Why is it interesting for artists and poets to mechanically operate words and signs in a time when we carry computers in our pockets to do this for us? What’s more interesting is how that constant proximity to machines generates a visceral flow of language in and out of them all the time. Our material engagement with the world and with other people is mediated by networked computers, and yet it’s not fully determined by them. Our modes of engagement aren’t exactly equal to the computer’s. The constant proximity of machines reminds us that we’re not machines—that we’re weird and hungry and messy and queer and lonely and gross in ways that they (the machines) can’t be.

This is why self-design is less interesting than the selfie. Self-design makes a big, legible version of the self, while the selfie is its diminutive. It is the abject residue of personhood’s digital molting, images shed in square, flat flakes like bits of a snake’s skin. With the selfie, social media sites facilitate a naked openness of the self as it changes and grows. The personal brand flounders and drowns in the swampy reality of personhood. The poetry of Steve Roggenbuck is the literary voice of selfie. If there is a Warhol of poetry today then it’s Steve, who invigorates literature by being Warhol’s opposite.

Roggenbuck’s early poems—such as his online chapbook i am like october when i am dead—mix utterance, physical sensation, and affective impulse in their representation of the urgency and truth of feeling, as in Best’s poem above. But what really boosted Roggenbuck to prominence was not so much the poems themselves as his social media presence, amplified by the videos he put on his YouTube account. The first videos were documents of him reading his own poetry to the camera with some background music. Later ones had a life of their own as short films. this is how we live in this world (NICE.. THIS VIDOE IMPROVED MY WORLD OUTLOOK) shows Roggenbuck in the bedroom of a suburban home, like so many teen vloggers who make themselves the object of their webcams in their search for an audience. But he distinguishes himself from the masses of YouTube confessionalists with his rapid editing and his weird, weirdly self-abasing invective. YouTube makes him an object and he eagerly makes himself abject. “whip me with a shop dick,” he shouts, whatever that means. “bleach my cock pubes white. […] i want lightning to come down and strike my dick.”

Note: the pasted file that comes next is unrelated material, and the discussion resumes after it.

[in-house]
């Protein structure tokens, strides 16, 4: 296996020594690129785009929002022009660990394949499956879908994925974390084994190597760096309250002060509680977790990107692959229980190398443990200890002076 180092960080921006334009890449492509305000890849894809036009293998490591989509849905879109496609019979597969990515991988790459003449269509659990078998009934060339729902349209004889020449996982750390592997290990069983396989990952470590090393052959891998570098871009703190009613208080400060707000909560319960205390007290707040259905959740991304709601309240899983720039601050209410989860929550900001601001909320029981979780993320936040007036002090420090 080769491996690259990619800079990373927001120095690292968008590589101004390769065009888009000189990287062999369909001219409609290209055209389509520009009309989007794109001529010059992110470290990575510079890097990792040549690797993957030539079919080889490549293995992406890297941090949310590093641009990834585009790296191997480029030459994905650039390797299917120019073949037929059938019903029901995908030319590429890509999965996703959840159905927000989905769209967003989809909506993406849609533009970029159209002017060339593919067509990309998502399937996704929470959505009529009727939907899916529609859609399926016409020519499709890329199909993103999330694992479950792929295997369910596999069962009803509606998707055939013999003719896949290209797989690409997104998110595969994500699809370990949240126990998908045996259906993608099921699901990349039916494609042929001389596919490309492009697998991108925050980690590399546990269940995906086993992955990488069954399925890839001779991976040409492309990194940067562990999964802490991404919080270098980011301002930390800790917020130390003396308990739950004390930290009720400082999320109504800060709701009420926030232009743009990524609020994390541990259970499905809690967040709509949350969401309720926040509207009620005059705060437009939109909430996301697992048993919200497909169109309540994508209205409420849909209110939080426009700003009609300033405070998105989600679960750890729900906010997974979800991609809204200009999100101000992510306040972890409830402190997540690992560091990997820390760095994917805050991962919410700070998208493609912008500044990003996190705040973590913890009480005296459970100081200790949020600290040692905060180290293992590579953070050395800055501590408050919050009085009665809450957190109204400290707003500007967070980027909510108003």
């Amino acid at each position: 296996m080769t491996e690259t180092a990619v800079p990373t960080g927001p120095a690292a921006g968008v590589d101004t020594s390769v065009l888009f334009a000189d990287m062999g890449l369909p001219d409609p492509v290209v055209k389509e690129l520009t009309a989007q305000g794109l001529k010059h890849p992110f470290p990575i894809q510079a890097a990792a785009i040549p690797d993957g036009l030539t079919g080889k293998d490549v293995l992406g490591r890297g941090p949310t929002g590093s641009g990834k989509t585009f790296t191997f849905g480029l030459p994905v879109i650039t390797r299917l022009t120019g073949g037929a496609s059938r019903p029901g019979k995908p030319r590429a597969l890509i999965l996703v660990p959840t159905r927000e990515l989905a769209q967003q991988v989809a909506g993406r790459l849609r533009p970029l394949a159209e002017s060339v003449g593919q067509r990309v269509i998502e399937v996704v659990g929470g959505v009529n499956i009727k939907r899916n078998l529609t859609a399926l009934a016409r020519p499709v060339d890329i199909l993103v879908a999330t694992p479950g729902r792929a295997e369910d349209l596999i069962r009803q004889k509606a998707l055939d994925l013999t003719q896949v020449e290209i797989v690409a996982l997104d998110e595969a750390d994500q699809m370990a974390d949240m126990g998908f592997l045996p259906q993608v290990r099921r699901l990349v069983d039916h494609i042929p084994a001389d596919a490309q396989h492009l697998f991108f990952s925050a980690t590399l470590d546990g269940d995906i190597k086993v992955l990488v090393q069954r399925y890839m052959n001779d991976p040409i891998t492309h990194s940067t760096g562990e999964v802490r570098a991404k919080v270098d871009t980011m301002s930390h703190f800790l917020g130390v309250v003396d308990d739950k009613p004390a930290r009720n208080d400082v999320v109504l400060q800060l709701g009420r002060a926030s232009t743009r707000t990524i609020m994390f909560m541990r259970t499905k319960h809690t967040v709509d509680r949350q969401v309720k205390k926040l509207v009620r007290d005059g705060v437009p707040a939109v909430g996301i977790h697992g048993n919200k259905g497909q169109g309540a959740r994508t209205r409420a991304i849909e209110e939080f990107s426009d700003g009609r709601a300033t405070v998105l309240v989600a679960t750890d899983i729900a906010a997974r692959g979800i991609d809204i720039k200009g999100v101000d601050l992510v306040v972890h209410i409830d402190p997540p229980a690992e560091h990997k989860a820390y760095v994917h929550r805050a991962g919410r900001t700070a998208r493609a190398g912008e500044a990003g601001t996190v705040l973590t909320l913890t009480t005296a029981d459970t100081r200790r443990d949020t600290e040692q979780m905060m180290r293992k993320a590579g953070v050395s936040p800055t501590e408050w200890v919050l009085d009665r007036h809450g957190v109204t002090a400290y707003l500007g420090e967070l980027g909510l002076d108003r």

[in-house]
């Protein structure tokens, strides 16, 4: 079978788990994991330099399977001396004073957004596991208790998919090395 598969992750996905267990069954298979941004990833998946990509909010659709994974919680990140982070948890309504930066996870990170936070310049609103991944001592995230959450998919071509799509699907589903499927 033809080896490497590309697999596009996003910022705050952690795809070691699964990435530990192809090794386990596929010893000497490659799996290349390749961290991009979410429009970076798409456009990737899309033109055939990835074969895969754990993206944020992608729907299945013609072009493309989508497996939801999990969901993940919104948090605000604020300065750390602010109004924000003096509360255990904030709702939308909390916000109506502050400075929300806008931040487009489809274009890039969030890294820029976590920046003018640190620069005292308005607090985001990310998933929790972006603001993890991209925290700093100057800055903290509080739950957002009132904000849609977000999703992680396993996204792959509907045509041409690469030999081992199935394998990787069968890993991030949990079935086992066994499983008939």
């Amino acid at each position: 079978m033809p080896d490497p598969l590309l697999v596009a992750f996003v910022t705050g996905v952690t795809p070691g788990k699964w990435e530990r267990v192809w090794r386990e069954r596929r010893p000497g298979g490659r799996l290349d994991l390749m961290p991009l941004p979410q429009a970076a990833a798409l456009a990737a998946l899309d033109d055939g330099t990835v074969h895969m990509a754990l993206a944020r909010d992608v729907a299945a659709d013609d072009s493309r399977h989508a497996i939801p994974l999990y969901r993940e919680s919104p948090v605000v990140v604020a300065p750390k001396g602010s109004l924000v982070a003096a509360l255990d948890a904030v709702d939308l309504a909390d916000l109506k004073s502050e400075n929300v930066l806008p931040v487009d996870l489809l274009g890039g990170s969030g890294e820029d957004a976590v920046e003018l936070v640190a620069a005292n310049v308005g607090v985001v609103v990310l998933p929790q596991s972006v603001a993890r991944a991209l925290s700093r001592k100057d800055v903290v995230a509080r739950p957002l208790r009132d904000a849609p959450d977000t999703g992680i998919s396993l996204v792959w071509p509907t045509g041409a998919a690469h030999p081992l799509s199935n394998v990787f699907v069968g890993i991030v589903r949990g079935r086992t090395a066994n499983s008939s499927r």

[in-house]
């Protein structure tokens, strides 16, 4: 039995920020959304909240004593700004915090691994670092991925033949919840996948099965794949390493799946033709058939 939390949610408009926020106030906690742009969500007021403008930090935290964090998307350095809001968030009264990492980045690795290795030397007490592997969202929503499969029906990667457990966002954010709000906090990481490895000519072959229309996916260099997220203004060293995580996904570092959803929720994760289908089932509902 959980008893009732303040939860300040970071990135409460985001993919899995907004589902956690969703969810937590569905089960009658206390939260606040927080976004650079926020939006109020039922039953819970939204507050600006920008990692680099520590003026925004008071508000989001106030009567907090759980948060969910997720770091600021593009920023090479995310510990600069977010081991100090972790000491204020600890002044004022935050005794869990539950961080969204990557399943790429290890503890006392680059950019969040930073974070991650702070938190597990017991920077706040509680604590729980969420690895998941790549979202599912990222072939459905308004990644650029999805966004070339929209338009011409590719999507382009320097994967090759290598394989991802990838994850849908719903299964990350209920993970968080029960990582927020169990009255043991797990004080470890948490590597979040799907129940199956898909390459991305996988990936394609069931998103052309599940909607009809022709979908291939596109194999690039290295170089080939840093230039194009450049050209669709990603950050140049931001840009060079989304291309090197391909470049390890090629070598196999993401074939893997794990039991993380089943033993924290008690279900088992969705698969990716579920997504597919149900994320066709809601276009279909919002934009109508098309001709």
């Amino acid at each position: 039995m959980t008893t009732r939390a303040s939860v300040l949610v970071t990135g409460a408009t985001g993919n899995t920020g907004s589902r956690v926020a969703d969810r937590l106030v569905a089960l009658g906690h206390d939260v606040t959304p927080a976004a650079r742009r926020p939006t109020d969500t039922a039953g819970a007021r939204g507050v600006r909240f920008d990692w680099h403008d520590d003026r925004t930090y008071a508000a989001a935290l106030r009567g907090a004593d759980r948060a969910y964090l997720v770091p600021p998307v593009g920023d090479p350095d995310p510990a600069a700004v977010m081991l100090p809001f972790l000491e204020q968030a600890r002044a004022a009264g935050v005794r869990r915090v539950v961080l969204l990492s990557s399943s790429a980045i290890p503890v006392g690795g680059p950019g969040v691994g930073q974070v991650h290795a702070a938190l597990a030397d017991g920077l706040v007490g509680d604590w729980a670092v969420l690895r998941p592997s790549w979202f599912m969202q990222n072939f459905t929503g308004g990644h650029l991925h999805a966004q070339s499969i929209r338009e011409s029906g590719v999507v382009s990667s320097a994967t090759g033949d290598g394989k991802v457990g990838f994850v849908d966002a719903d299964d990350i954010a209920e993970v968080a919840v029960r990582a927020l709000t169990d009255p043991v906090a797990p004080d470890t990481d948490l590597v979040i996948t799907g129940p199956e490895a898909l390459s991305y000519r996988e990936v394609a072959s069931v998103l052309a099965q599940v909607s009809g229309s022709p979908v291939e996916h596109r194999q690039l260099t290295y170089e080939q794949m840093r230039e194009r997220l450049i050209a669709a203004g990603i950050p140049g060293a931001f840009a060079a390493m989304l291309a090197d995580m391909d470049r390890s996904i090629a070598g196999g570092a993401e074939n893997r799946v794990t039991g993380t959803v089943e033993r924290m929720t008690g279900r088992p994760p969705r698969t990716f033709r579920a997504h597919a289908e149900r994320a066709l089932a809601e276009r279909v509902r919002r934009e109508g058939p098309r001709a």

There are cuts from the house to the Target—from the standard, angular white walls of suburban domesticity to the organized aisles of big-box commerce. Through editing the two spaces blend together. It’s all junkspace. But unlike the uncreative writer, who skims over the surface of junkspace on a cloud of conceptual wit, the alt lit poet writhes and jerks around in it, confronting the differences between junkspace and the body. (In the last third of “this is how we live in this world,” Roggenbuck falls silent, and he joins a couple of friends as they run through a meadow near a lake and the wind tousles their hair—bodies playing in nature and feeling it on themselves.) Roggenbuck edits a lot, and he’s clearly aware of the complex relationships between the rhythms produced by the editing software and the rhythms of his audience’s bodies, between the lens of his camera and his audience’s eyes. But he’s not trying to make the machine functions blend seamlessly with the actions of the body, like Goldsmith does when he makes conceptual poems. Roggenbuck is pushing them apart, so you’re not looking at the effects of the machine. You’re left looking at life.

Mira Gonzalez, another alt lit poet, tweeted: “i want to pee on a lot of things, which would be problematic if i was a dog bc dogs pee on things for ownership & i don’t like owning things”. I actually don’t think this would be problematic. Dogs aren’t capitalists. Dogs don’t think of owning things like we do. Maybe for dogs, peeing is like tweeting. It marks an affinity to the peed-on object (the words) but what matters more to the dog is that the affinity is public and known to other dogs (it’s online). Gonzalez (or Roggenbuck, or Crispin Best) doesn’t want to own her tweets—she wants to emit them in public space of Twitter. Alt lit poets are like dogs who shit and piss in a public park.